IN ALL my years of watching fooball with officials in the sidelines, I’ve noticed that players do tend to think they can get away with some things and that the referees don’t see them.
But that’s not really the case most of the time. While the center ref, and the crowd, have their eyes on the action, the fourth official checks for off-ball action.
“Tanawa nang duha ay, nagsugod na sad,” is a comment usually thrown my way when two players get too physical away from the ball.
And here’s why some players think they get away. Sometimes, the fourth official calls the ref’s attention, but oftentimes, a simple hand and eye signal between the two can relay the message from the fourth, “Pay attention to the two” or from the ref, “I got it.” Sometimes even, the linesman already knows what the fourth guy has in mind when he stands and simply says, “I got this.” Getting no reprimand, they think they weren’t seen.
When Zinedine Zidane got red carded for that off ball head butt in the World Cup final in 2006, the French coach accused the fourth referee that he didn’t see the incident and that he merely saw it when it was played in the stadium’s large screen projectors. That wasn’t true, of course.
So when the coaches and players questioned the red cards handed out during the University of the Visayas and the University of Southern Philippines brawl, I gave the referees the benefit of the doubt. UV team captain Kenneth Vargas, one of the most fun players to watch in the league, questioned his red card, saying he was never near the action.
Aside from what the referees saw, tournament director Francis Ramirez said they reviewed the footage of the CCTV that covered the incident and they saw the UV captain approach the referees in a threatening manner twice. So, he wasn’t exactly innocent. Aside from Vargas, Mon Osorio of UV, Jordan Quinicot, Mark Dave Ordiales and Jeralph Tura of USPF got a one match ban coupled with a P5,000 fine and a four-hour community service that will be carried out next year. A P10,000 fine for both teams is also imposed for clearing the bench.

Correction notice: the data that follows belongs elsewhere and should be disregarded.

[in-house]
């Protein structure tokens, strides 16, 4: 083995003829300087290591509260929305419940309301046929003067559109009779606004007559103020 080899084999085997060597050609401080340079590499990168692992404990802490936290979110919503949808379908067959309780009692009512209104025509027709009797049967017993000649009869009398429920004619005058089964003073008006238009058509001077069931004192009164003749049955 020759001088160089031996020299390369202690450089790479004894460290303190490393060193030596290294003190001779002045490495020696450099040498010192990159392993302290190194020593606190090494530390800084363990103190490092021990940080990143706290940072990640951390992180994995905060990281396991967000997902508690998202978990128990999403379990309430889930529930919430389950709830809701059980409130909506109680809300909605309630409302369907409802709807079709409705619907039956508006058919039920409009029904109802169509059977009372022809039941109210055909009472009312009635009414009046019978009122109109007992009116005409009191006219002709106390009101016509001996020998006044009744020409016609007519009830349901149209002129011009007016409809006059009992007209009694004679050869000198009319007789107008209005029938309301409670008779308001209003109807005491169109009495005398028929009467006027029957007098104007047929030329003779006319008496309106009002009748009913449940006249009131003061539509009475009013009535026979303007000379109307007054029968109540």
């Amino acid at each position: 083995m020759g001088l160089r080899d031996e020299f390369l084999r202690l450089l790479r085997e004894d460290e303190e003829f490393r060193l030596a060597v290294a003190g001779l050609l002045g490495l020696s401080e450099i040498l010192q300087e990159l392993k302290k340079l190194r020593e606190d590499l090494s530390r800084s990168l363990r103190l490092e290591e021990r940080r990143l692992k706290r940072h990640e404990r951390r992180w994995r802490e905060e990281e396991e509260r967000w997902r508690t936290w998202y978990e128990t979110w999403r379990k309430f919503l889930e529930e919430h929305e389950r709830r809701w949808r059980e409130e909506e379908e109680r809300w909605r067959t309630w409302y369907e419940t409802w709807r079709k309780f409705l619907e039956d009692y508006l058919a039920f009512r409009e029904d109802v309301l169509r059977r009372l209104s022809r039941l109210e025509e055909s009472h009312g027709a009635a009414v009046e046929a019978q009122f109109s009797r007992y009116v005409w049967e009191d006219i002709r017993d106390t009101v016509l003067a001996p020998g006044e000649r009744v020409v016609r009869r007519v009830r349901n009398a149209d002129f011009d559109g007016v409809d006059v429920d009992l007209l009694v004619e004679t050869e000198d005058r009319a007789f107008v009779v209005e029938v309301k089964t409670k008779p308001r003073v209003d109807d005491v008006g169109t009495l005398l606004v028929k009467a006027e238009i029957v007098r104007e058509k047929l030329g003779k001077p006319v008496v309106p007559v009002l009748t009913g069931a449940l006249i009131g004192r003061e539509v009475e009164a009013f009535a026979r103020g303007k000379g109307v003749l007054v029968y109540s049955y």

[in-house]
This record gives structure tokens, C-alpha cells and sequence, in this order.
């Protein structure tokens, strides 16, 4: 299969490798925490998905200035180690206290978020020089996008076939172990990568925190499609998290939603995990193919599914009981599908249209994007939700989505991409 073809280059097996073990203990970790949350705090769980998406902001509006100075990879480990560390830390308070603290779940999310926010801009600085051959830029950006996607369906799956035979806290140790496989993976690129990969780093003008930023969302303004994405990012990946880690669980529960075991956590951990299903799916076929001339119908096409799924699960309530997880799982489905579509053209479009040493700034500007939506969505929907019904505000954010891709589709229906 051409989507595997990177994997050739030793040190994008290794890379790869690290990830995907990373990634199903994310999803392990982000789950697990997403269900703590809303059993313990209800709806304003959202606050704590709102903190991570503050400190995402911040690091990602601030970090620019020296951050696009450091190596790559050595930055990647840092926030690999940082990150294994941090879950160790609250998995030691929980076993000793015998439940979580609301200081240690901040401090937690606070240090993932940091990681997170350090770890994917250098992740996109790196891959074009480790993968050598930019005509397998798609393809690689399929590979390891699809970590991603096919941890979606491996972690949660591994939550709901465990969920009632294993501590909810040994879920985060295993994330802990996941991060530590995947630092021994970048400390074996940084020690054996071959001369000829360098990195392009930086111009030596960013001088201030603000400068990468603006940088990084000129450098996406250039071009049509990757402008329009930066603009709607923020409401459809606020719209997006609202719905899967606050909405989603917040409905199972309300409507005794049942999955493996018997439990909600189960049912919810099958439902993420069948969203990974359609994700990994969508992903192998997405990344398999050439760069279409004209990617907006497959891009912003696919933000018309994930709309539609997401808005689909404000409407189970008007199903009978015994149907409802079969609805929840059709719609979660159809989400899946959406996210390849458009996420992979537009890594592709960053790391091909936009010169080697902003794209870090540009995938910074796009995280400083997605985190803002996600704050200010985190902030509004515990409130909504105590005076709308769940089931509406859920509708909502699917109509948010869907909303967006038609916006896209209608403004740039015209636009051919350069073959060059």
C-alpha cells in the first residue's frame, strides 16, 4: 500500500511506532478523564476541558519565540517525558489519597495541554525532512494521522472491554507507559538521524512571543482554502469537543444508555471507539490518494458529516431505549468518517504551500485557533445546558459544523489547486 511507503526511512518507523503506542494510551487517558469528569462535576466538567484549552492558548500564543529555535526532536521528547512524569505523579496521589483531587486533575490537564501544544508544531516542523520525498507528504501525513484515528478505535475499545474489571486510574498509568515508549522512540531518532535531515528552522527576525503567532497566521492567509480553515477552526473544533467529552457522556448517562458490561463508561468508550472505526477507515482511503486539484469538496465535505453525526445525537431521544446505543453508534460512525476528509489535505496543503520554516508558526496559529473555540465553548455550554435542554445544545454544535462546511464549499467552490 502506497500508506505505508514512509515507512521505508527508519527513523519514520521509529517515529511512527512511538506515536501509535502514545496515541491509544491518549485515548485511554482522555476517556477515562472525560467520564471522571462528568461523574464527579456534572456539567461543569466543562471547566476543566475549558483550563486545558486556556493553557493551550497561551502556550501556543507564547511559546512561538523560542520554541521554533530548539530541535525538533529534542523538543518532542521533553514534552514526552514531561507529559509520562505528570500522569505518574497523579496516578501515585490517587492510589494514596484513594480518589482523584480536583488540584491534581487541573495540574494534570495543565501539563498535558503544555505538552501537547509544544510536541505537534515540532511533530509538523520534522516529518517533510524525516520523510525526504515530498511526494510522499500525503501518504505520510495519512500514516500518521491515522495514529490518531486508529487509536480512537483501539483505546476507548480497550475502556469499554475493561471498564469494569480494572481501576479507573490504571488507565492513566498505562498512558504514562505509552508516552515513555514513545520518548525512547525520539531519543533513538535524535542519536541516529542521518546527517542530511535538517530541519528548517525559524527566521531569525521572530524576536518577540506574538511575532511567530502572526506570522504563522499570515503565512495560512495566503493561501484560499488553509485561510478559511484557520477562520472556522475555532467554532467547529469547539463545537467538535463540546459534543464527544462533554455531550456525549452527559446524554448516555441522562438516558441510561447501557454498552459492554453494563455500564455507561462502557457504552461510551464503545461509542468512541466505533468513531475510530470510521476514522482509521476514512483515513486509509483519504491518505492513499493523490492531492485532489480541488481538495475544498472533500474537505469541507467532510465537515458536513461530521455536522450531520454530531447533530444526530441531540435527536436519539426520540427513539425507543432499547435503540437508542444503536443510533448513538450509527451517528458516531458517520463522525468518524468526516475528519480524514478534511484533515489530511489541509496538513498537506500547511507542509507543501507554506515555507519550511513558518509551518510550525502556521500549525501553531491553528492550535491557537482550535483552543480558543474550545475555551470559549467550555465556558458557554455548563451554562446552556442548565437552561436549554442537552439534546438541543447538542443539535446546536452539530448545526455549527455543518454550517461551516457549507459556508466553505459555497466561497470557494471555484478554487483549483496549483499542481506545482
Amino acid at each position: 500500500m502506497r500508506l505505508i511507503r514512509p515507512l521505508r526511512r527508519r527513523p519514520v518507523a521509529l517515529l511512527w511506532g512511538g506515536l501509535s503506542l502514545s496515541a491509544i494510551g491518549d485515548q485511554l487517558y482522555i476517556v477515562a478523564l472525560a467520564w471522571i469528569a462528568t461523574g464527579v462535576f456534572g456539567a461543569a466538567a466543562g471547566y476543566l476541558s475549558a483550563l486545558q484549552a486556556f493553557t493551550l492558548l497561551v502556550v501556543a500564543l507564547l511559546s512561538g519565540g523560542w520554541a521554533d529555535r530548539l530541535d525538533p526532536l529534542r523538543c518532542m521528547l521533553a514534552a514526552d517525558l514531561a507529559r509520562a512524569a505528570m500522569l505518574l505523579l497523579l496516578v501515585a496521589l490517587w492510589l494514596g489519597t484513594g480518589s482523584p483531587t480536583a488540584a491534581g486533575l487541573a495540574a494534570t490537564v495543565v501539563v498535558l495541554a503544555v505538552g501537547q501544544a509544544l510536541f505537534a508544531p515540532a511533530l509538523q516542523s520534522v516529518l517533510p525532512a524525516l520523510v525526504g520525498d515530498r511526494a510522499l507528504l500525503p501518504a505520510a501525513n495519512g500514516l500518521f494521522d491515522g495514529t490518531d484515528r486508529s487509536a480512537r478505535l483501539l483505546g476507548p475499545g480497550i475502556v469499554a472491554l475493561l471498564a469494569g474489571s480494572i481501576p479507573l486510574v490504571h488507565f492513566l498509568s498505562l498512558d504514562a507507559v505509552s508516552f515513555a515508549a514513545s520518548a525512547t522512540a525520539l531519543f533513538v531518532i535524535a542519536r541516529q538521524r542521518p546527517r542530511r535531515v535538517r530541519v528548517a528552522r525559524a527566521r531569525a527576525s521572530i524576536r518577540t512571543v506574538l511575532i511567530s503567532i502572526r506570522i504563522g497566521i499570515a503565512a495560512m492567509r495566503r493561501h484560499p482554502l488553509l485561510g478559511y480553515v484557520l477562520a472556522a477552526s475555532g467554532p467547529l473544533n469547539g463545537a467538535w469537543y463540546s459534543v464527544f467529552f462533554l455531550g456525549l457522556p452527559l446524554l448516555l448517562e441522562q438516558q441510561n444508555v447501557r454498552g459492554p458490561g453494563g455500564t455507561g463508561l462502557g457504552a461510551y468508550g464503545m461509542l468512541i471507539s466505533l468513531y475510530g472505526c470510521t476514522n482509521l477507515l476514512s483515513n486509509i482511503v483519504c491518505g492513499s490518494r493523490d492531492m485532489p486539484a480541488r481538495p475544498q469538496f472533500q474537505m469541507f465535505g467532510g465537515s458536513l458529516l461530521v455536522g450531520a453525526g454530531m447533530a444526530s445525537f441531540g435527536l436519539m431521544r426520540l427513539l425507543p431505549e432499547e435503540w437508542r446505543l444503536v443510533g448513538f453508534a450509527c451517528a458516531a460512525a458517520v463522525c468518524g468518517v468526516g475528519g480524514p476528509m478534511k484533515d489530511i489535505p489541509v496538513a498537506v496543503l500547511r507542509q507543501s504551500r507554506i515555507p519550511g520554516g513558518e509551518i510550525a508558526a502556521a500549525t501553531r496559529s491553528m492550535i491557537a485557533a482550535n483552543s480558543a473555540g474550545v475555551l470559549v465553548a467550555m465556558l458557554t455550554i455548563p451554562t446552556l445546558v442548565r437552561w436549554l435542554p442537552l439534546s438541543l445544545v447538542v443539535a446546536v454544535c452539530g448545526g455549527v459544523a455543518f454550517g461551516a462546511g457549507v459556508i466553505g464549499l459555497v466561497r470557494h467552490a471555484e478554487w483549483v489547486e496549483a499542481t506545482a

UV coach Alex Ballesteros drew the heaviest penalty and got a lifetime ban.
Now, how do we move on from this? Cesafi commissioner Felix Tiukinhoy opened a door for Ballesteros by saying his decision can be appealed, provided the appeal comes after 24 hours and that it is co-signed by a Cesafi board of director.
That is significant because under the PFF Catalogue of Punishment, a penalty for a walkout is not subject for an appeal and I don’t remember the volleyball coaches getting such chance.
I hope Ballesteros grabs this lifeline given by the commish. Show some remorse and regret and ask for leniency. I hope Mayor Samsam Gullas, too, will give coach Alex another chance should he get such from the commissioner. Most of those that I talked with agree with me, he has done wonders with the UV program in the past three years and the only blight was that lapse in judgment in the final 15 minutes against USPF.